Team Writer, Assemble!

Team Writer, Assemble!

Welcome back, loyal listener! This week, we talk about collaborative writing. As always, show notes are below the video. Don’t forget to hit the thumbs up on YouTube and subscribe to our various channels. We record live on Google Plus on Tuesday evenings at 6:30 PM PST. We’d love to have you watch live!




  • In literature, collaboration is a creative production made by two or more creative contributors. The word comes for the Latin meaning to “work together.”
  • Break down the English word: co + labor.
  • Definition from Alton L. Gansky’s Book of Snide Definitions: “Collaborations means doing 100% of the work for 50% of the pay.”

Different types of co-writing: (Many ways to slice the pie)

  • Collaborative (Shared credit)
    • “And” vs “with”. Name author = big name on the cover.
    • “Big name” with “small name on cover.”
  • Ghost writing (Non shared)
  • Franchise
  • Work for hire (A great topic for another ‘cast)
  • Team (e.g. The Harbingers Series)
  • Book doctoring

Summary of Al’s collaborations

  • Jeffery Struecker (3 novels)
    • The story behind the series
    • The story behind the collaborations
  • Mark Hitchcock (Novel)
    • The story behind the book
    • The story behind the collaboration
  • Bob Cornuke (Helped with 2 novels and reworked 1 nonfiction)
    • The story behind the series
    • The story behind the collaboration
  • Grant Jeffery (Novel)
    • The story behind the series
    • The story behind the collaboration
  • Bruce Fleet (Nonfiction)
    • The story behind the series
    • The story behind the collaboration
  • John Van Diest (Nonfiction)
    • The story behind the series
    • The story behind the collaboration


  • Income
  • Experience
  • Expanding network
  • A chance to work on a book you might not otherwise write.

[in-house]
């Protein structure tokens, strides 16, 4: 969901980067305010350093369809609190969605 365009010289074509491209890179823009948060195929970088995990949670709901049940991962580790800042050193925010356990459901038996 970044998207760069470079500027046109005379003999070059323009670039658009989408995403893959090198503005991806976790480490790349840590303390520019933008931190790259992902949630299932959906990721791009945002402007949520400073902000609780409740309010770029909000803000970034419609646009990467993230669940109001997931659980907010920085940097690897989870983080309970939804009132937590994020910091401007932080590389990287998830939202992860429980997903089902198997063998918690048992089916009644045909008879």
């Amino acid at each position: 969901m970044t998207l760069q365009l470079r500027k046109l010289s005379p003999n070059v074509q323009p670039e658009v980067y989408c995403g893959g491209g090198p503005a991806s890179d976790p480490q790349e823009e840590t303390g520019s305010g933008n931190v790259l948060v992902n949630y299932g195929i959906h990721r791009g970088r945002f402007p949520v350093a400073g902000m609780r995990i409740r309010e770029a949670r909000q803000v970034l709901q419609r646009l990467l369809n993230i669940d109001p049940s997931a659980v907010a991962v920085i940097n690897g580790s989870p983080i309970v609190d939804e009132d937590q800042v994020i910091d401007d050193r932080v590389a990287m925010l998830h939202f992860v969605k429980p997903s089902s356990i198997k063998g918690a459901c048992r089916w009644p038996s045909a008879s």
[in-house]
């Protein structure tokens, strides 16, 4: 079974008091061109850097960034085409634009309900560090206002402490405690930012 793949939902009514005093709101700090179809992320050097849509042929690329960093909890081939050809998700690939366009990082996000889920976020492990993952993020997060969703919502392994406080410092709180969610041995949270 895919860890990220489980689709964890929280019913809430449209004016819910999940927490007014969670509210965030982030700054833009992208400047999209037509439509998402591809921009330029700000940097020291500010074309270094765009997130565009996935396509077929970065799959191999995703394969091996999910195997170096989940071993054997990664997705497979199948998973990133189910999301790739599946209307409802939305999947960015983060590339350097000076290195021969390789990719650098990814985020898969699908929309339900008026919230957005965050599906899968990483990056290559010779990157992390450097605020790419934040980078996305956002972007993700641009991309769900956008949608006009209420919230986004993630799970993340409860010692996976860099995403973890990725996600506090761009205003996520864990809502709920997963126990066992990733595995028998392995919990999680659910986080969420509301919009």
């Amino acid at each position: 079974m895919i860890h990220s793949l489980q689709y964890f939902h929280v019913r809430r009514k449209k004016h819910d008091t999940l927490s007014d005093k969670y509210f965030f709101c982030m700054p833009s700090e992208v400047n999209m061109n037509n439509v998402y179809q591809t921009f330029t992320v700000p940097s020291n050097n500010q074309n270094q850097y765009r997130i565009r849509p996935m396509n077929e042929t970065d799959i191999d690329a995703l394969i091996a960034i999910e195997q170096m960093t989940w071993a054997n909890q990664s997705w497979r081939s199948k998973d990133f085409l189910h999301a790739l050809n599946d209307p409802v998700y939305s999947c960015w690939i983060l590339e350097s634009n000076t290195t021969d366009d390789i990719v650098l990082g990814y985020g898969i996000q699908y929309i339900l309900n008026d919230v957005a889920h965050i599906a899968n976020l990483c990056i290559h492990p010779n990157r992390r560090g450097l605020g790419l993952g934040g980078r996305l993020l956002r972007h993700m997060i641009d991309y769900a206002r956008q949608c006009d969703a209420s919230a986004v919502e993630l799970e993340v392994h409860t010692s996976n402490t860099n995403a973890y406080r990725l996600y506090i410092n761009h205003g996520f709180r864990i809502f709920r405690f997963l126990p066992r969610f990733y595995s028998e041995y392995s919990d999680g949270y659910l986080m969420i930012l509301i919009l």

• Time
  • Less control
  • Chance of a bad personality match
  • Dealing with someone with less skill and education
  • Half-the money (at best)
    • Advance
    • Royalties
  • Loss of rights
  • Loss of control (you’re not the final decision maker)
  • Creative clashes

Adjusting Your Brain

  • Know that the partnership is sealed with a contract (unless you’re doing this on your own).
  • Know that no two collaborations are the same.
  • Understand that you are creating someone else’s product for them.
  • Be prepared to be the small name on the cover. (If your name’s not on the cover at all, then you’re not collaborating, you ghosting).

Things to Nail Down Before Entering into Collaboration

  • Is there a publisher involved?
  • Who are you working for?
  • Who makes the final decision?
  • Money
    • Advance split
    • Royalties
    • If private party, then how do you get paid?
      • Be careful writing for private parties, this can go bad quickly.
  • Due dates
  • How much work will your client be doing? What are his/her responsibilities.

Selecting a partner:

  • Someone who shares your vision
  • Someone who is reliable
  • Someone who is open to change/adaptation
  • Someone who understands the project is larger than the two people involved (the “gestalt” of the project).
  • Try doing “auditions.” Choose someone who’s work you admire, someone you feel you can succeed with.

Getting on the same page:

  • Meet/communicate frequently
  • Be a good listener.
  • Identify how married you are to a particular idea. Know the difference between a “deal-breaker” and something you simply “really want.”


  • Keep each other sharp as you go.
  • Fix easy errors.
  • Communicate on larger story issues.
  • Editing for style (when styles vary)

Handling conflict:

  • Establish who has final say early on (before project even begins, if possible).
  • Understand you’re working on a larger whole.
  • Make your points clear without making it personal.

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